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An Elusive Victorian

The Evolution of Alfred Russel Wallace

Codiscoverer of the theory of evolution by natural selection, Alfred Russel Wallace should be recognized as one of the titans of Victorian science. Instead he has long been relegated to a secondary place behind Darwin. Worse, many scholars have overlooked or even mocked his significant contributions to other aspects of Victorian culture. With An Elusive Victorian, Martin Fichman provides the first comprehensive analytical study of Wallace’s life and controversial intellectual career.

Fichman examines not only Wallace’s scientific work as an evolutionary theorist and field naturalist but also his philosophical concerns, his involvement with theism, and his commitment to land nationalization and other sociopolitical reforms such as women’s rights. As Fichman shows, Wallace worked throughout his life to integrate these humanistic and scientific interests. His goal: the development of an evolutionary cosmology, a unified vision of humanity’s place in nature and society that he hoped would ensure the dignity of all individuals.

To reveal the many aspects of this compelling figure, Fichman not only reexamines Wallace’s published works, but also probes the contents of his lesser known writings, unpublished correspondence, and copious annotations in books from his personal library. Rather than consider Wallace’s science as distinct from his sociopolitical commitments, An Elusive Victorian assumes a mutually beneficial relationship between the two, one which shaped Wallace into one of the most memorable characters of his time. Fully situating Wallace’s wide-ranging work in its historical and cultural context, Fichman’s innovative and insightful account will interest historians of science, religion, and Victorian culture as well as biologists.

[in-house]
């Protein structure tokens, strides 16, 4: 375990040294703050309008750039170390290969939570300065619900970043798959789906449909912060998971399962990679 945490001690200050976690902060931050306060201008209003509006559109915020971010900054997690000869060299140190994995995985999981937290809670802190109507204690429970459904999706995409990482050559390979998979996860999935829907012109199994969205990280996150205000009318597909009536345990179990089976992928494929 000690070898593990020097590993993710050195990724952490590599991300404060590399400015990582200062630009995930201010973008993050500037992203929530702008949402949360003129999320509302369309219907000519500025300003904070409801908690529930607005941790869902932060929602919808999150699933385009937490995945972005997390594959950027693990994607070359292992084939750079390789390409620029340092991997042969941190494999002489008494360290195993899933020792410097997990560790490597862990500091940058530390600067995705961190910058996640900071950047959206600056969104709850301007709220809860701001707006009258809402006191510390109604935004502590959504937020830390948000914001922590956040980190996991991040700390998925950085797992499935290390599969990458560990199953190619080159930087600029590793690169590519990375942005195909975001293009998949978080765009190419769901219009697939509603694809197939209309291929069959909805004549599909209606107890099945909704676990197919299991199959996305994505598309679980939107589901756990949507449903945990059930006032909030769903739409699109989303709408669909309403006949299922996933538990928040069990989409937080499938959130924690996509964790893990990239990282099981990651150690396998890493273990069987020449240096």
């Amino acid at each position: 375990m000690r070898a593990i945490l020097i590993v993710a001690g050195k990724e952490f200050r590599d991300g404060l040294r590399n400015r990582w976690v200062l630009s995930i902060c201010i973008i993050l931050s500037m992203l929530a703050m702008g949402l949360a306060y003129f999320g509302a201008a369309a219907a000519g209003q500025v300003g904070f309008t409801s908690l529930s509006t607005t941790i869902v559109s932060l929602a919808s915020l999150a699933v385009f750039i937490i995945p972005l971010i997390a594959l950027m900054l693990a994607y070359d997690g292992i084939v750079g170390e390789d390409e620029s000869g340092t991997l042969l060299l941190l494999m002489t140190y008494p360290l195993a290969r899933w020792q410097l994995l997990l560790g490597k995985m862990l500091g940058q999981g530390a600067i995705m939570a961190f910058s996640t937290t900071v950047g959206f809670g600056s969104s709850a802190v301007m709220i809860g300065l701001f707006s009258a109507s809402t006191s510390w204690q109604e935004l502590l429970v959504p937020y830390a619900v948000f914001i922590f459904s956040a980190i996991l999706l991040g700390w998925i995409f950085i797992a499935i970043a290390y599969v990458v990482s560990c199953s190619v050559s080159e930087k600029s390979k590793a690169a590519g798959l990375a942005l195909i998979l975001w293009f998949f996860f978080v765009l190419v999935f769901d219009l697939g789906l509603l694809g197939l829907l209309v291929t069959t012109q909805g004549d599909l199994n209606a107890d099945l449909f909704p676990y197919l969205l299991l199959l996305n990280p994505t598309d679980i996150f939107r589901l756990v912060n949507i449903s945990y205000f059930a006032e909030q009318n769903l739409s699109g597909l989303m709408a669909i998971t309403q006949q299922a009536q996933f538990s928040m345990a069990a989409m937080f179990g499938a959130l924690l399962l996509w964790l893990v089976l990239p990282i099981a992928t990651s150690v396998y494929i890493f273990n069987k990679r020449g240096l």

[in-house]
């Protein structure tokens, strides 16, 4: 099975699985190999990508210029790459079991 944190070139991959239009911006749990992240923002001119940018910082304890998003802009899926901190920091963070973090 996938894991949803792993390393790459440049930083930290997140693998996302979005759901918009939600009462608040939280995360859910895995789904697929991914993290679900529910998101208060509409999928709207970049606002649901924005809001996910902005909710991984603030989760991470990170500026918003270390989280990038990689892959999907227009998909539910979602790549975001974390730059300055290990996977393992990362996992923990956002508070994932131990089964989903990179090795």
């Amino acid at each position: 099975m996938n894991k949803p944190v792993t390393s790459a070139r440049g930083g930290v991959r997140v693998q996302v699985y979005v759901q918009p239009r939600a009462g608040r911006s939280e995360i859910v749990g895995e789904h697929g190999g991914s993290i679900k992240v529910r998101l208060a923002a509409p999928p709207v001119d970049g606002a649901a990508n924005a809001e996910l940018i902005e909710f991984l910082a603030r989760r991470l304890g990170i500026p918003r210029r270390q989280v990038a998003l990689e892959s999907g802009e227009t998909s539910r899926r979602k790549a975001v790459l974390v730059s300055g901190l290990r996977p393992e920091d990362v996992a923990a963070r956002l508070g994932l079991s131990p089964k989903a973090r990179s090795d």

"[A] sophisticated analytical study that seeks to find, map and explain the link between Wallace’s diverse interests."

Times Higher Education Supplement

"An Elusive Victorian, a deft analytical contextualization of Wallace, delineates his place in the broader Victorian clashes over science, politics, and religion. . . . Fichman has written a solid and important book . . ."

American Scientist

"Elegant and accomplished . . ."

Natural History Magazine

Table of Contents

Chapter 1- Introduction
Chapter 2- The Making of a Victorian Naturalist
Chapter 3- Wallace’s Evolutionary Philosophy
Chapter 4- The Making of a Victorian Spiritualist
Chapter 5- Land Nationalization to Socialism
Chapter 6- Toward a Synthesis: Wallace’s Theistic Evolutionary Theology
Chapter 7- Epilogue

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